Indirect factors can directly impact the true efficiency of the product-transfer process, if not considered and monitored.
For months, the focus of the Pumps & Systems "Efficiency Matters" column has been on pump design, installation and operation, factors that directly affect the energy consumption of the pump itself. For example, the April and May 2010 articles on pump performance bands discussed how normally, when a positive displacement pump has less slip, it will more efficiently pump the fluids. The amount of product pumped per unit of energy used would be considered a direct measure of efficiency.
However, the decision-maker who is tasked with optimizing energy use and reducing costs must also consider indirect costs. The global energy impact decisions must also be made. This article explores how pump design can affect three indirect efficiency areas:
- Use of seal coolant (water) with associated cost and water treatment
- Pump design that affects efficiency of product recovery
- Pump design that reduces loss and waste treatment energy usage and costs
These indirect factors often result in energy creep. This is when indirect efficiency issues are not monitored and unintended waste occurs.
Energy Efficiency of Mechanical Seals
While seal cooling or flush only applies to a subset of pump applications, it serves as a good example of an indirect efficiency issue for those analyzing the total energy footprint of pump selection. Frequent applications can be found in the food, beverage and pharmaceutical industries where transferring sweeteners that tend to crystallize on seal faces can cause premature seal failure. (See Figure 1.) Traditionally, the common solution has been to use advanced seals (most of which are not permitted or adaptable for hygienic applications) or using mechanical seals with water or other fluid flush.
Figure 1. Transfer line from sweetener storage
However, seal water usage on pumps is a classic case in which energy creep can occur. It is typical over time that the volume of seal water is increased to be safe. In fact, some experts in the industry note that we typically see 10 times the amount of water used for seal flush than what is necessary.
Benefits of Eccentric Disc Design
Negating the use of seal water altogether can help to avoid this cost (and possible creep). The solution is to use pumps that have totally sealed pumping chambers and do not require seal flush. Diaphragm and magnetic-drive pumps may be familiar options. However, new to the field are eccentric movement pumps that better fit some applications that are not suitable for the former pump styles.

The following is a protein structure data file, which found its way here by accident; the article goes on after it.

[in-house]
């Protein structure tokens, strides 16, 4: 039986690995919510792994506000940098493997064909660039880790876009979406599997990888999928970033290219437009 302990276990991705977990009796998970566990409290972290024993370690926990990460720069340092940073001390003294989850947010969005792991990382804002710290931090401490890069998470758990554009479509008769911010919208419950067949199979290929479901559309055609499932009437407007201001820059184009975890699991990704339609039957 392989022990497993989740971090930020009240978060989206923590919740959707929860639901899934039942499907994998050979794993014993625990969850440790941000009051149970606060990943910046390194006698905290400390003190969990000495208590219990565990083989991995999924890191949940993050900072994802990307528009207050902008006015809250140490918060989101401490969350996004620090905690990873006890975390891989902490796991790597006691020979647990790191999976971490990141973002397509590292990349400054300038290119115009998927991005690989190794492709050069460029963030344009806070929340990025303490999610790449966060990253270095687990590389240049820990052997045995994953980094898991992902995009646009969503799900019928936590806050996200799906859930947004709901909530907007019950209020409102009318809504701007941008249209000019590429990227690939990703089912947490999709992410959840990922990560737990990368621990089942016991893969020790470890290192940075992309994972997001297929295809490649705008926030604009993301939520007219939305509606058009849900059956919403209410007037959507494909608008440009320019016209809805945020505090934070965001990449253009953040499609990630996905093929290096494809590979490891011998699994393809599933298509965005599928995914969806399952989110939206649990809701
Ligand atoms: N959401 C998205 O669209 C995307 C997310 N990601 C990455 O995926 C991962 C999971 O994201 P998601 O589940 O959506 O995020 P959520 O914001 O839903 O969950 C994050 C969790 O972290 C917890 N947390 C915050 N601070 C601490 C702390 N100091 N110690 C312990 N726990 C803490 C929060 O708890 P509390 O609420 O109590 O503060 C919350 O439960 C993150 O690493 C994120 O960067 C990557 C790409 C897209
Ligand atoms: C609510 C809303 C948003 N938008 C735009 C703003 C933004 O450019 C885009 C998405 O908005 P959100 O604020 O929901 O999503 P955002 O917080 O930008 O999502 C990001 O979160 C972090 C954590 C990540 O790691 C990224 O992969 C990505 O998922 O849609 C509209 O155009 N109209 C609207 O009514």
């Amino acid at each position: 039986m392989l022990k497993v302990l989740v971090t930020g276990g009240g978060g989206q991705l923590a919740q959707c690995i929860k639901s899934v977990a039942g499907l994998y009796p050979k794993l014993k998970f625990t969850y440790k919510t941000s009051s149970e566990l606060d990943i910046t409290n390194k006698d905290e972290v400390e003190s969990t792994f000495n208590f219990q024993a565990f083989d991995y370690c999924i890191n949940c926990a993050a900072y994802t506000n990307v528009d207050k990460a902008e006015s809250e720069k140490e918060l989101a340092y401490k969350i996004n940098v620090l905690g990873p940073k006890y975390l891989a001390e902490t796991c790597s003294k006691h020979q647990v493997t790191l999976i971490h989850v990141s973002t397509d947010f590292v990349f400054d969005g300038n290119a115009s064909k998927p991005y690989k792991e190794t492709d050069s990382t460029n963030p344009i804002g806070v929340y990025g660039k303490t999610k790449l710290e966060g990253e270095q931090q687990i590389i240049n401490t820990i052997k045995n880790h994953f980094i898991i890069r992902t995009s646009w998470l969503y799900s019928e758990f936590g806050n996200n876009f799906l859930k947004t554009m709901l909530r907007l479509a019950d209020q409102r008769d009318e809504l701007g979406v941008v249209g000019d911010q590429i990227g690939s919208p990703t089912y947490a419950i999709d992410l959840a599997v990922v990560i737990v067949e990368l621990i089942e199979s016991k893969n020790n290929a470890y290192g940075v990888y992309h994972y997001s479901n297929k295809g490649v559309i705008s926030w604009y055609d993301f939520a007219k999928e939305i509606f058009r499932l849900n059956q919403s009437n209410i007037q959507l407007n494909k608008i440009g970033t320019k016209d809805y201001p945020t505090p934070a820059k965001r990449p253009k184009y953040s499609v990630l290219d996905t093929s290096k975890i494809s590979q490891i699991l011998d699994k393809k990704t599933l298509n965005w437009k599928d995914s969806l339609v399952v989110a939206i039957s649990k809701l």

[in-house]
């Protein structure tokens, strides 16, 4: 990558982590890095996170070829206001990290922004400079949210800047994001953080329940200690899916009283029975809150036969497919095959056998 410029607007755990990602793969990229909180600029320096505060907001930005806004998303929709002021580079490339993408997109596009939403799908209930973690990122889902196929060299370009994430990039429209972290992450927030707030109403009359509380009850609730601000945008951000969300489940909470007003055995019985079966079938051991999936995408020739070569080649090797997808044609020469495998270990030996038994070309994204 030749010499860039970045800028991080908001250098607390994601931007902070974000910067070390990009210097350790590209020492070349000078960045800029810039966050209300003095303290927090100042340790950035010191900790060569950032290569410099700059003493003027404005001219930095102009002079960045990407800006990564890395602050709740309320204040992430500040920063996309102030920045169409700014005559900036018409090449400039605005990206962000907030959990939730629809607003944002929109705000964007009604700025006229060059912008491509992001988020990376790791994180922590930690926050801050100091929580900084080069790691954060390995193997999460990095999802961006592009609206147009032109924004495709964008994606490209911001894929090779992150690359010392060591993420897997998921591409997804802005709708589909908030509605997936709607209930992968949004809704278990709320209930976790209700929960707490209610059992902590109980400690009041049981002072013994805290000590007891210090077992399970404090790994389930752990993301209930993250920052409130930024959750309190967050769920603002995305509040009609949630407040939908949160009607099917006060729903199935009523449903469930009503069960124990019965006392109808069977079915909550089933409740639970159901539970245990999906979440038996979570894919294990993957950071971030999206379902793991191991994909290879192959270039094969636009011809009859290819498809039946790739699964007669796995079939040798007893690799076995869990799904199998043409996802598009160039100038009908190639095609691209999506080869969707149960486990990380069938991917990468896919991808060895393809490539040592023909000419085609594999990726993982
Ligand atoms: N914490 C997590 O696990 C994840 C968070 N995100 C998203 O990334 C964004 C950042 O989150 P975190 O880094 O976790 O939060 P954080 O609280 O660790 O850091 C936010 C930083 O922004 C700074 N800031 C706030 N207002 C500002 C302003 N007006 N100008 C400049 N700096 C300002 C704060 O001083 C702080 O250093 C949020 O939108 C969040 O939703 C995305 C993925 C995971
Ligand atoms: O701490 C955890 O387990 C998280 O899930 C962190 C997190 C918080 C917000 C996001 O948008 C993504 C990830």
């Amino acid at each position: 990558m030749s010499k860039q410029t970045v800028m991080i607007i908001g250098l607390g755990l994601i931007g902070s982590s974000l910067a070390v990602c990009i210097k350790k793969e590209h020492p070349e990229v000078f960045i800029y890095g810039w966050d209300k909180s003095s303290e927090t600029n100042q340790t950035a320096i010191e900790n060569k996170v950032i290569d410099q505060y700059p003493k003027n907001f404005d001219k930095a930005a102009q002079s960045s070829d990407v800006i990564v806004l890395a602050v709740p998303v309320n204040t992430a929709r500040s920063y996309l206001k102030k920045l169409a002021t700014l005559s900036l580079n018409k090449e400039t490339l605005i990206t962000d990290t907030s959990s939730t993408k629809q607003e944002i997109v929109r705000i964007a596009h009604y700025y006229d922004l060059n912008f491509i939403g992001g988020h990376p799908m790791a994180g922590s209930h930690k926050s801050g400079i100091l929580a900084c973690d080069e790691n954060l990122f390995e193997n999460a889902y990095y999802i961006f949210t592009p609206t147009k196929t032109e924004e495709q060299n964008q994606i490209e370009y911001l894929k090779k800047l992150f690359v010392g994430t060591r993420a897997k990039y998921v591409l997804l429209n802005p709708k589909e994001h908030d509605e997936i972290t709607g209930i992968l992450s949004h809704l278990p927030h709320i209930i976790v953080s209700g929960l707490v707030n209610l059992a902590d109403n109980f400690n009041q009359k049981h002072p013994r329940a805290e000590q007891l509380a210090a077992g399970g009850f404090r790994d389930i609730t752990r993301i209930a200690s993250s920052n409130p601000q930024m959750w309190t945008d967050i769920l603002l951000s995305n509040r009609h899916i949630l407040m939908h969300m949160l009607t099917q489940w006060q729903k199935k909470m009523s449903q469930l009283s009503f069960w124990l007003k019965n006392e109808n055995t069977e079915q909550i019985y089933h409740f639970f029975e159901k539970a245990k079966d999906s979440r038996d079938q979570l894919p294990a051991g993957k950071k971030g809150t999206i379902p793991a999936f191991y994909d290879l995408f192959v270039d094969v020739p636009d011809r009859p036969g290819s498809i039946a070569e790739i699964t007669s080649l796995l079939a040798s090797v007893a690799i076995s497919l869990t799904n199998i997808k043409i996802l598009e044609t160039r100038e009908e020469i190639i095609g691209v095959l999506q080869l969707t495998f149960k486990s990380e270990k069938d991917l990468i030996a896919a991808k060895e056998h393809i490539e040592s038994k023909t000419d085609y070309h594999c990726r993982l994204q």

Most processors realize that water is becoming a valuable (and increasingly expensive) natural resource. Water is a visible expense as the county, city or other sources that provide it are passing onto the processor the costs to supply and then treat it. If the processor treats the water, he can determine the energy usage and costs for this. As an example, a processor who handles sweeteners in the confectionary industry calculated that his plant's total cost for water used in flushing seals was more than $10,000 per year/per pump.
In another case, a processor that makes sauces in the Southeastern U.S. was faced with a permit cost of more than $400,000 if additional water was to be used in the plant. This hurt growth. In addition, if water is used over and above limit, the county must expand its water-treatment capacity. Whether it is a per-pump water use cost or permit cost, new options to negate the use of water means less energy used to supply and treat the water, as well as other costs that may be incurred.
The eccentric movement or eccentric disc design for sealing pumps is an alternative to the magnetic drive or diaphragm, no-flush options. The eccentric movement sealed pumps do not use mechanical seals and, therefore, seal flushing is not applicable or needed. Compared to magnetic drives, the eccentric movement can be implemented so that it is sanitary/hygienic and also withstands semi-abrasives better. Finally, the eccentric movement does not produce heat buildup.
This pump also offers efficiency because of low slip (a direct efficiency parameter). With this pump, the example of indirect cost through water consumption is eliminated, and the global efficiency of the pumping solution within the application is realized.
The eccentric movement pump negates the use of dynamic seals. In most cases, this pump is driven by standard rotating drives. This drives the shaft within the pump with a coupling. However, unlike most pumps, the shaft is machined on different planes so that the drive end of the shaft is on a different plane than the tip that is driving the pumping mechanism (See Figure 2.).
Figure 2. Eccentric Disc Design Pump Cutaway
Attached to the shaft are bearings and both are enclosed by a hermetically sealed metal bellow or rubber boot. The shaft rotates, the metal bellows or rubber boot does not rotate thanks to the bearings. Instead, it flexes in an eccentric motion. This flexing is minor and within the elastic range of the stainless steel so that preventive maintenance inspection is recommended at 150-million duty cycles.
Eccentric Disc Design Pump Components